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Curious B’s PLE and Peer Analysis

Curious B's PLE
Tasked to create a visual representation of my Personal Learning Environment excited my creative juices. I explored the exemplars and tried to find what resonated with me. As classmates posted, I determined a plain background just would not work. I needed something to connect the whole.
Throughout my journey through the MET program, I feel like a cross between a Blue Man from Blue Man Group and a character from the storybooks of my childhood, Curious George. For those unfamiliar with any of the Blue Man shows, all things we take for granted in our environment fascinate the characters. They act as though they have never seen any of any of the objects they bring to stage. Their naïve, child-like discovery reactions are priceless and part of the charm of the show. Exploring all the new skills and tools, I often feel like a Blue Man in brand new-to-me territory. I identify with Curious George. Again, he explores his world with a naïveté that is part of his charm. His mistakes become teachable moments. I felt it crucial to my diagram that it contain a strong central connecting image representing my Connectivism influence developed through my MET journey and my long-standing student-centered Constructivist nature.
Both characters were neck and neck until it came to the background image needed. I sought an image that would show connections to all parts of my PLE whole. Blue Man offered no help here. However, a banyan tree just leapt into my head as I shifted to Curious George. I searched through Creative Commons until I found one that had the sun backlighting the tree. Rays of light burst through seeming to illuminate this journey, missing only the dramatic punctuation of the organ music from the B movies of my youth.
Moving to the execution phase began as a productive struggle. There were eighteen sample tools. As I moved through those familiar and unfamiliar, I hit a wall as to whether the tools would allow my own image use. Either it would not or would only allow it if I upgraded to a paid account. “Even a fool learns after the second time.” Those words from my grandmother rang in my head. After trying twice the fool criteria, I took my concerns to the class Facebook page and received the help I needed.
I hung the images throughout the tree quickly reaching the 20-image limit of piktochart. There were images left on the cutting room floor as I simply exhausted my choices. Thinking my banyan tree was showing the connections enough, I posted. Soon after, Matt Smeller posted comments that though he enjoyed the image, identified weaknesses in my visual communication. Questions of hierarchy and placement needed answers. Taking my cues from Matt’s notes, I made corrections and reposted. I made changes and added text that I feel added to the whole and made the placement and purpose clearer.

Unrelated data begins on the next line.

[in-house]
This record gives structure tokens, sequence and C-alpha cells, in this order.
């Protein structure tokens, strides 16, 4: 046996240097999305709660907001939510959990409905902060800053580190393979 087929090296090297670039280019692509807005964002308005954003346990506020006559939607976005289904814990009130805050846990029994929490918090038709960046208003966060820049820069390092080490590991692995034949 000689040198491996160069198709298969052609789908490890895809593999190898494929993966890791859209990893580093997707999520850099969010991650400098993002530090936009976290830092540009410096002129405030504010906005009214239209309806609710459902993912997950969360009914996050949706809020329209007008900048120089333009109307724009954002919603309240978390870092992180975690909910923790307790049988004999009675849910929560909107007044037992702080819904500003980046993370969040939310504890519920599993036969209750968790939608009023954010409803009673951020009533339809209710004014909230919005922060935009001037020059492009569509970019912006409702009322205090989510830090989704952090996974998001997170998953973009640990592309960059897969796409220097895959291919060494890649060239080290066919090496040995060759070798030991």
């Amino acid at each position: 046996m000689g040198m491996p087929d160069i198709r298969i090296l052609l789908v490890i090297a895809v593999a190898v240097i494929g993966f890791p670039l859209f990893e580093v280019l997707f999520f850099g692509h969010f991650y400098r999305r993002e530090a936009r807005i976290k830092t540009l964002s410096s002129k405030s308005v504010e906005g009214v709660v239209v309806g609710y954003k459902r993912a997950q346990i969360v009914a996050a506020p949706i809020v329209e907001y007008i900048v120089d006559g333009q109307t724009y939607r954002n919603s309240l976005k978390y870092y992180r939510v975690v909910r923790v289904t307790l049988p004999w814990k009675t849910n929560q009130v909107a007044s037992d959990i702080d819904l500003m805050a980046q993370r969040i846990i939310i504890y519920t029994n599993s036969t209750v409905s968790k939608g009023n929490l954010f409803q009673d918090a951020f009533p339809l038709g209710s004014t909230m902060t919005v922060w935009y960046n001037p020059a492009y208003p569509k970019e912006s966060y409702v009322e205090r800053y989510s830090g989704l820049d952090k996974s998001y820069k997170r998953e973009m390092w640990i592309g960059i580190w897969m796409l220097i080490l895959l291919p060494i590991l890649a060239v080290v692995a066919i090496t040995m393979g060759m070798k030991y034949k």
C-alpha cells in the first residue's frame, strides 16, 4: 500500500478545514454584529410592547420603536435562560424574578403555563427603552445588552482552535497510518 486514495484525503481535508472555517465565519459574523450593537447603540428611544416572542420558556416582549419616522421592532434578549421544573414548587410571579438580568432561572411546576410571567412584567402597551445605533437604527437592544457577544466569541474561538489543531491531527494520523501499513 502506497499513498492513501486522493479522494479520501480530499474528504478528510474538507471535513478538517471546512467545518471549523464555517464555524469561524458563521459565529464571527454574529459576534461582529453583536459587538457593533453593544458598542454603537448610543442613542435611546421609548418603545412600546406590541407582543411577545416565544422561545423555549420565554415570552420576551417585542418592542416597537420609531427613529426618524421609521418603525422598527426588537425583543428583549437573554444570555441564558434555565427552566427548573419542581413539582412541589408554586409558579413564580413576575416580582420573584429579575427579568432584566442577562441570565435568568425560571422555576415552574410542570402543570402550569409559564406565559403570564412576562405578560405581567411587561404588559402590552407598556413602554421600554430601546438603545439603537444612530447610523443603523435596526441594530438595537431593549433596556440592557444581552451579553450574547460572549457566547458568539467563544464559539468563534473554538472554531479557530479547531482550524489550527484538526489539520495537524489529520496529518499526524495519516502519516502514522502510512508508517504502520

The entire process offered layered learning for me as I utilize the computer to represent the type of educator I have been in-person on the little screen. The following compare and contrast exercise afforded me the chance to analyze the assignment through the eyes of my classmates.

Jody Beesley-Lazarski – PLN Partner
We both used groupings. However, Jody does not delineate which is placed where and why. I do not see group headings, which would have made that clearer for me. Also, beyond the similarity of color bursts I do not see how they each connect to the whole. The image does remind me of a Venn Diagram and if that is the case, I do see where some overlap would naturally occur. The central connection of the banyan tree links all icons, and categories together for me and I looked for a similar connection with Jody’s. She made selections placing certain icons together on specific bursts of color. Her talent in the digital world is obvious and I am often jealous of her skills. This assignment is no exception; however, helping me to see the grouping choices would make this excellent image explode at a new altitude.

Alissa Blackburn – PLN Partner
I feel we used a lot of the same icons. Also, we each placed value on a background image to connect the whole. Her use of many hands layered on the screen in a circle certainly provides a strong connective image. She labeled categories, though for me it was hard to see where one ended and the other began. Though I don’t see where exactly she is in her PLE, and I do see where I am in mine, her image was still quite strong on the page. That is not a negative, just an obvious difference in how we viewed the task. The quote added a thought-provoking layer absent in my own.

Matt Smeller
Matt, like me, chose to use a strong background image to connect the whole image for the viewer. The use of a choir lends itself to a natural grouping of icons by voice: soprano, alto, tenor, and bass. As such, I looked for groupings that did not manifest. Part of me likes the image not being grouped, as mine had no groupings at the outset. We had some similar choices of icons and a few I did not use simply due to the platform I chose. I think Google Slides was a great vehicle and cannot believe I overlooked using Google Docs.